Surprisingly little is known about the interactions that proteins have with each other and the protective membrane that surrounds a cell. These membrane proteins regulate nutrients, sense environmental threats, and are the communications interface between and within cells. Now researchers at Plant Biology have cloned genes to produce membrane proteins that may initiate instructions for genes to turn on in the nucleus. They just donated 2010 of them to the Arabidopsis Biological Resource Center.

June 15, 2009

Cellulose makes up plant cell walls, gives plants shape and form and is a target of renewable, plant-based biofuels research. But how it forms, and thus how it can be modified to design energy-rich crops, is not well understood. Now a study led by researchers at Plant Biology has discovered that the underlying protein network that provides the scaffolding for cell-wall structure is also the traffic cop for delivering critical growth-promoting molecules where needed.

January 26, 2009

Michelle Davison, a 3rd year graduate student in the Bhaya/Grossman lab has received a SCORE grant from the Biology Department to support her dissertation research. The title of her grant is "A 'Heated' Arms Race: Analysis of Viral Warfare in a Hot Spring Microbial Mat Community". The purpose of these grants is to "allow students flexibility in exploring and developing innovative research projects, particularly in their first three years at Stanford". All SCORE recipients will participate in a symposium held by the Department in Fall 2009.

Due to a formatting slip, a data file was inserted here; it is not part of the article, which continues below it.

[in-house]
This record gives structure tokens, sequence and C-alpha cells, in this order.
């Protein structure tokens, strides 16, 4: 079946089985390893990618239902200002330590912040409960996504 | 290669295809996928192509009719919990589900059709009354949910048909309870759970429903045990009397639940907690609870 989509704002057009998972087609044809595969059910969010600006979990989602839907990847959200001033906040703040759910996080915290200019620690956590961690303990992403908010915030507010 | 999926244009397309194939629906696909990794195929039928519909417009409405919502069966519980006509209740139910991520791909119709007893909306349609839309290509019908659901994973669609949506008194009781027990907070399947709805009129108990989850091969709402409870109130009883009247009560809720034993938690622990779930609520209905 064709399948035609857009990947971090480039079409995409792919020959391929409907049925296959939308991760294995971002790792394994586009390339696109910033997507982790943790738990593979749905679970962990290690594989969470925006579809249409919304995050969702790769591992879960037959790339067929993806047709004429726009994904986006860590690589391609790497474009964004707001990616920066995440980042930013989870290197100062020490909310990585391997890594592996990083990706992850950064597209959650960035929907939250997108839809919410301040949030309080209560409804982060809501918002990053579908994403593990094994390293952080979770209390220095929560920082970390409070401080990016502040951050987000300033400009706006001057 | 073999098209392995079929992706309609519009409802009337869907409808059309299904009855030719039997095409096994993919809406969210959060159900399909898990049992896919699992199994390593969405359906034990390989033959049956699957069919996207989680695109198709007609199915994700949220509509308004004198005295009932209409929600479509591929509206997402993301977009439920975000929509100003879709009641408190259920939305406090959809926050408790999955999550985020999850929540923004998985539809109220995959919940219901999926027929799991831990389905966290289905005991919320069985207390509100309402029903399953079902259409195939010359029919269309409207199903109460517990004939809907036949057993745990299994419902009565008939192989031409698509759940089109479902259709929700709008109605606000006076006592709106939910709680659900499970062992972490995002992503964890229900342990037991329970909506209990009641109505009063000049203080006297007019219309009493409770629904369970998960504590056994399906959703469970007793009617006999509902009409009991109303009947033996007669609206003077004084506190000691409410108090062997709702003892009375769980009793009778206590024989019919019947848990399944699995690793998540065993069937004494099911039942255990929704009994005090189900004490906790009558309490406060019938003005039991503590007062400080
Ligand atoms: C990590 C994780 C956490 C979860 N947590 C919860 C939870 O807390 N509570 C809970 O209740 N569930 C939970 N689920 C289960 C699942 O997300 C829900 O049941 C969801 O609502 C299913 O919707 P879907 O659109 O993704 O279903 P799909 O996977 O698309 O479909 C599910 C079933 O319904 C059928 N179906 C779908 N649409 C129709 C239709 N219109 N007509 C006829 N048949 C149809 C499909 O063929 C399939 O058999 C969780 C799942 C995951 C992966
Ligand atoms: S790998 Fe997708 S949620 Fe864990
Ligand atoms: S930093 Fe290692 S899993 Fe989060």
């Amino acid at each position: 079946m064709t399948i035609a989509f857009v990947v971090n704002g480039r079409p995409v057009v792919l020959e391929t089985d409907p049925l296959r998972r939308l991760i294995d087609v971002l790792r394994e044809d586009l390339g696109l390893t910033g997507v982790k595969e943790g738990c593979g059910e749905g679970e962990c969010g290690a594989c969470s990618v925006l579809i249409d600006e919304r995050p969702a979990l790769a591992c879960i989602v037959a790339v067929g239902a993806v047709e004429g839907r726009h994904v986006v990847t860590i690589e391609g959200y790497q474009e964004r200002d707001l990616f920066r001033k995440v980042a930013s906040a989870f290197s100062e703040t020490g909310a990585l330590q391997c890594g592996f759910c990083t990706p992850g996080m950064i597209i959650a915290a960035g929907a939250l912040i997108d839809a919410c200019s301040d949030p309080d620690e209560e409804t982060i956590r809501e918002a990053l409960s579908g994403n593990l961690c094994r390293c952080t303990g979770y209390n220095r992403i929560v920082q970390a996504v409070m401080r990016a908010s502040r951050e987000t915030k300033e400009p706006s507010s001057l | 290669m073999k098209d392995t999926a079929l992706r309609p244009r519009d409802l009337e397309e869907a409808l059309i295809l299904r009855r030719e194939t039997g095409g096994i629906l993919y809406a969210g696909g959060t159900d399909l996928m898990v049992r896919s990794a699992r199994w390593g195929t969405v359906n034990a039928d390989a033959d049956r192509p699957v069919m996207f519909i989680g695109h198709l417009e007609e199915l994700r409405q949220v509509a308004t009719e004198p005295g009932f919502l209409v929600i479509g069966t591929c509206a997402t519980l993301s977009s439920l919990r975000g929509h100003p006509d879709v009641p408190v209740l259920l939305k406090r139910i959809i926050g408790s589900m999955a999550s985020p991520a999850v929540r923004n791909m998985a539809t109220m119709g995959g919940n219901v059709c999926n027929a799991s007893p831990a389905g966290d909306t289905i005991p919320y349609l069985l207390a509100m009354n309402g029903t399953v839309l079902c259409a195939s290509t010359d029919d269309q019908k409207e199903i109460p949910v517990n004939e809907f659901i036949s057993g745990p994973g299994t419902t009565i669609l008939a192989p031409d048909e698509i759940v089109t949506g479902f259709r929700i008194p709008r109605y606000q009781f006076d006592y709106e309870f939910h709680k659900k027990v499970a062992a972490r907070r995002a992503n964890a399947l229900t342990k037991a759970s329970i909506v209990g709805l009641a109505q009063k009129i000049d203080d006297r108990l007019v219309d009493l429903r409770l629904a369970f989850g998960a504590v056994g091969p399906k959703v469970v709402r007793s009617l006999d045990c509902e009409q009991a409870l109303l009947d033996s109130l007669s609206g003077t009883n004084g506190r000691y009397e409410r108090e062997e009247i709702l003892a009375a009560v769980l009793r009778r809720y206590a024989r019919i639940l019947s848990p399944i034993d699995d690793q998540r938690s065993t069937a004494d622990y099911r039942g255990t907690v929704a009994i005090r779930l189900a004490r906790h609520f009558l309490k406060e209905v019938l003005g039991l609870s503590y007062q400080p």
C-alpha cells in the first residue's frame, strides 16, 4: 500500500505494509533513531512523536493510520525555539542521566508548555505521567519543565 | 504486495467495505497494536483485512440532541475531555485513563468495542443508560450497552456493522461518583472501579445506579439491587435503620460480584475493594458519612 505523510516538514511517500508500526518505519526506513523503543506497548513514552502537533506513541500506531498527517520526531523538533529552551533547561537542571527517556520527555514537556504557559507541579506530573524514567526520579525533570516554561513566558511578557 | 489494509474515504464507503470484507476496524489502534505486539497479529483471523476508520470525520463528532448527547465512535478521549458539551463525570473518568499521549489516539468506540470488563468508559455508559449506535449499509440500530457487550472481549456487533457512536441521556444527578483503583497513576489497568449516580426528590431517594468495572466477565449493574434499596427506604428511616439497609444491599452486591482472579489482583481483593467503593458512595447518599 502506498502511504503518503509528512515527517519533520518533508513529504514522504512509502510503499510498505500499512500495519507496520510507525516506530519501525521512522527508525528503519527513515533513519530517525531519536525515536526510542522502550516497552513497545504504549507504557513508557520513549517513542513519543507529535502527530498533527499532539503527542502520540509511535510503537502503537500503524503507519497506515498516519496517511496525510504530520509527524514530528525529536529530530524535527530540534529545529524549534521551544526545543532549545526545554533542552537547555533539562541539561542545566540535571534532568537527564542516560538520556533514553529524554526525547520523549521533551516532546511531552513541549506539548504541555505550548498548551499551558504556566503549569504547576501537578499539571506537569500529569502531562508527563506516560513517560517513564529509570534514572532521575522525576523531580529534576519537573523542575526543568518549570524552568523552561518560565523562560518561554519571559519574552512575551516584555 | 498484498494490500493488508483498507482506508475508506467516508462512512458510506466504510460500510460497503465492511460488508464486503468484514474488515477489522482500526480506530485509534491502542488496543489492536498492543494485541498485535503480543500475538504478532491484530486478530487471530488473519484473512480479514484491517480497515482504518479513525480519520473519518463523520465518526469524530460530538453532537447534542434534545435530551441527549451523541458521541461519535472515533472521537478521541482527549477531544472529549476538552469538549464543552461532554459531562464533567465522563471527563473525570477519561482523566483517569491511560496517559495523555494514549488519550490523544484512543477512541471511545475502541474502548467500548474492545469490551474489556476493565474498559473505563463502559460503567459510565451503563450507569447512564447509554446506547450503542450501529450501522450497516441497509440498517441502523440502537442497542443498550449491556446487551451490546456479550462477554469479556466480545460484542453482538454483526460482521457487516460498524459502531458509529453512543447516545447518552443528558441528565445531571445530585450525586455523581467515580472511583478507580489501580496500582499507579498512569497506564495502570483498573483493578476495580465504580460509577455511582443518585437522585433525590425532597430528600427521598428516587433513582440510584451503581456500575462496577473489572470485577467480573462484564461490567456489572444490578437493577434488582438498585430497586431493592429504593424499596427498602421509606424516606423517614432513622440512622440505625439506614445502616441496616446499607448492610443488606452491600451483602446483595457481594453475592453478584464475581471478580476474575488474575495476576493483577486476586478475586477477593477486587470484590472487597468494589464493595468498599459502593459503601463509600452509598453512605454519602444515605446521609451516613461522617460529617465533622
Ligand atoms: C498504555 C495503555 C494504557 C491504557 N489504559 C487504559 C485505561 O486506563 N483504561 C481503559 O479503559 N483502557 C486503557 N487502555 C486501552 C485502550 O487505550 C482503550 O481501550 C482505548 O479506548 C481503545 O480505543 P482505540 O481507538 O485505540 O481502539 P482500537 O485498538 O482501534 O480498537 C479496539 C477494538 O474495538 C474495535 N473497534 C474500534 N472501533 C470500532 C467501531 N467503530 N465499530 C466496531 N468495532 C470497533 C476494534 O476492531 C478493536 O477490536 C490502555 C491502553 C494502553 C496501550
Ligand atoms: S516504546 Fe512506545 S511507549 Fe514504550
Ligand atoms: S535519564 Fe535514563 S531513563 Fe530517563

August 12, 2008

Former Plant Biology director, Chris Somerville, delivers keynote lecture on Developing Cellulosic Biofuels at the 19th International Conference on Arabidopsis Research. 

Listen to the lecture here:
MP3 Download
| Streaming Audio

Download the Powerpoint presentation here:
PowerPoint Presentation

June 19, 2008

The Carnegie Institution’s Department of Plant Biology today announced the launch of a new web-based resource that promises to help researchers around the world meet increasing demands for food production, animal feed, biofuels, industrial materials, and new medicines. It is the Plant Metabolic Network (PMN) at http://www.plantcyc.org/

Stanford, CA The Carnegie Institution’s Department of Plant Biology today announced the launch of a new web-based resource that promises to help researchers around the world meet increasing demands for food production, animal feed, biofuels, industrial materials, and new medicines. It is the Plant Metabolic Network (PMN) at http://www.plantcyc.org/

October 11, 2007

Genes of a tiny, single-celled green alga called Chlamydomonas reinhardtii may contain scores more data about the common ancestry of plants and animals than the richest paleontological dig. This work is described in an article in the October 12, 2007, issue of Science.

Genes of a tiny, single-celled green alga called Chlamydomonas reinhardtii may contain scores more data about the common ancestry of plants and animals than the richest paleontological dig. This work is described in an article in the October 12, 2007, issue of Science.